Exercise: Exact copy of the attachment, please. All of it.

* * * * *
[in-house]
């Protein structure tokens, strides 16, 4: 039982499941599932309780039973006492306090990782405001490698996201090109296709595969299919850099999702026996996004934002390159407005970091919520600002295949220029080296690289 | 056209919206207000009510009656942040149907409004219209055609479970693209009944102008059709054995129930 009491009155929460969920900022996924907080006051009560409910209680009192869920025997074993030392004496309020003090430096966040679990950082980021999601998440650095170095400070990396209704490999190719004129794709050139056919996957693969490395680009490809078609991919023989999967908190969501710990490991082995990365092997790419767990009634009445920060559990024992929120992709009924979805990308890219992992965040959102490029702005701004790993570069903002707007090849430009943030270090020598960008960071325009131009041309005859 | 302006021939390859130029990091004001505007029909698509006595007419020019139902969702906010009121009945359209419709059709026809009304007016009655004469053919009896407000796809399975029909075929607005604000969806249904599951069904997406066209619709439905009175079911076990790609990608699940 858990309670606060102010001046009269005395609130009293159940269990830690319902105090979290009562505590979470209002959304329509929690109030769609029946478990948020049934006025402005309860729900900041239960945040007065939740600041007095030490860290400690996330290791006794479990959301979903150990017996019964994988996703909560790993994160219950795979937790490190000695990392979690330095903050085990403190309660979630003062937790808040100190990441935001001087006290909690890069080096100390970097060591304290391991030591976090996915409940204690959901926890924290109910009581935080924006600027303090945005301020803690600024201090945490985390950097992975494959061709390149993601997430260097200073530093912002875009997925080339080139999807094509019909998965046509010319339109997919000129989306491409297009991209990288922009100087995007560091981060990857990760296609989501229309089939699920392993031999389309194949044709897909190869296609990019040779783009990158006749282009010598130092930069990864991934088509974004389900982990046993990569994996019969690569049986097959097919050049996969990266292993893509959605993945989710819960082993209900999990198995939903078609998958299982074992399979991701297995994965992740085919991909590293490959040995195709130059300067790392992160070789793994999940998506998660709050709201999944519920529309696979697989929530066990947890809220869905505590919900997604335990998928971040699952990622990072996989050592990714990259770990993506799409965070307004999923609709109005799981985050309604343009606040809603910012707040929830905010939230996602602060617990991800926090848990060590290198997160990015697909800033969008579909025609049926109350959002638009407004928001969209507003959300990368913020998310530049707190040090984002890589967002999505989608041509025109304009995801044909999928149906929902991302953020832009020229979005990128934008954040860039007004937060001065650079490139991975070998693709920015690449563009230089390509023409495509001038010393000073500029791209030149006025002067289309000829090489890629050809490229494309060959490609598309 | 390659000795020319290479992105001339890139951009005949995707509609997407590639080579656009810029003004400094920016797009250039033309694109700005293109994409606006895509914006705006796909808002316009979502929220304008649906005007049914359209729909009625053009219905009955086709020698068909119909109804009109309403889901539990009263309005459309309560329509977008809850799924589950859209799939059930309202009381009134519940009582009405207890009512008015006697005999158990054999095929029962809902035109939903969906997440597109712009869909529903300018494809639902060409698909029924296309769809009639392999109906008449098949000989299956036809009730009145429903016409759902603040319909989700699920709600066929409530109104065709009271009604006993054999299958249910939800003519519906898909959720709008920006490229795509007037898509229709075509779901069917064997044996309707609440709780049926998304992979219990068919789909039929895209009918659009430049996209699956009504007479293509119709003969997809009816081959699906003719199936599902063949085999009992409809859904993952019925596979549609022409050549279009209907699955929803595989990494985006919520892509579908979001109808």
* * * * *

[in-house]
């Protein structure tokens, strides 16, 4: 039982499941599932309780039973006492306090990782405001490698996201090109296709595969299919850099999702026996996004934002390159407005970091919520600002295949220029080296690289 | 056209919206207000009510009656942040149907409004219209055609479970693209009944102008059709054995129930 009491009155929460969920900022996924907080006051009560409910209680009192869920025997074993030392004496309020003090430096966040679990950082980021999601998440650095170095400070990396209704490999190719004129794709050139056919996957693969490395680009490809078609991919023989999967908190969501710990490991082995990365092997790419767990009634009445920060559990024992929120992709009924979805990308890219992992965040959102490029702005701004790993570069903002707007090849430009943030270090020598960008960071325009131009041309005859 | 302006021939390859130029990091004001505007029909698509006595007419020019139902969702906010009121009945359209419709059709026809009304007016009655004469053919009896407000796809399975029909075929607005604000969806249904599951069904997406066209619709439905009175079911076990790609990608699940 858990309670606060102010001046009269005395609130009293159940269990830690319902105090979290009562505590979470209002959304329509929690109030769609029946478990948020049934006025402005309860729900900041239960945040007065939740600041007095030490860290400690996330290791006794479990959301979903150990017996019964994988996703909560790993994160219950795979937790490190000695990392979690330095903050085990403190309660979630003062937790808040100190990441935001001087006290909690890069080096100390970097060591304290391991030591976090996915409940204690959901926890924290109910009581935080924006600027303090945005301020803690600024201090945490985390950097992975494959061709390149993601997430260097200073530093912002875009997925080339080139999807094509019909998965046509010319339109997919000129989306491409297009991209990288922009100087995007560091981060990857990760296609989501229309089939699920392993031999389309194949044709897909190869296609990019040779783009990158006749282009010598130092930069990864991934088509974004389900982990046993990569994996019969690569049986097959097919050049996969990266292993893509959605993945989710819960082993209900999990198995939903078609998958299982074992399979991701297995994965992740085919991909590293490959040995195709130059300067790392992160070789793994999940998506998660709050709201999944519920529309696979697989929530066990947890809220869905505590919900997604335990998928971040699952990622990072996989050592990714990259770990993506799409965070307004999923609709109005799981985050309604343009606040809603910012707040929830905010939230996602602060617990991800926090848990060590290198997160990015697909800033969008579909025609049926109350959002638009407004928001969209507003959300990368913020998310530049707190040090984002890589967002999505989608041509025109304009995801044909999928149906929902991302953020832009020229979005990128934008954040860039007004937060001065650079490139991975070998693709920015690449563009230089390509023409495509001038010393000073500029791209030149006025002067289309000829090489890629050809490229494309060959490609598309 | 390659000795020319290479992105001339890139951009005949995707509609997407590639080579656009810029003004400094920016797009250039033309694109700005293109994409606006895509914006705006796909808002316009979502929220304008649906005007049914359209729909009625053009219905009955086709020698068909119909109804009109309403889901539990009263309005459309309560329509977008809850799924589950859209799939059930309202009381009134519940009582009405207890009512008015006697005999158990054999095929029962809902035109939903969906997440597109712009869909529903300018494809639902060409698909029924296309769809009639392999109906008449098949000989299956036809009730009145429903016409759902603040319909989700699920709600066929409530109104065709009271009604006993054999299958249910939800003519519906898909959720709008920006490229795509007037898509229709075509779901069917064997044996309707609440709780049926998304992979219990068919789909039929895209009918659009430049996209699956009504007479293509119709003969997809009816081959699906003719199936599902063949085999009992409809859904993952019925596979549609022409050549279009209907699955929803595989990494985006919520892509579908979001109808």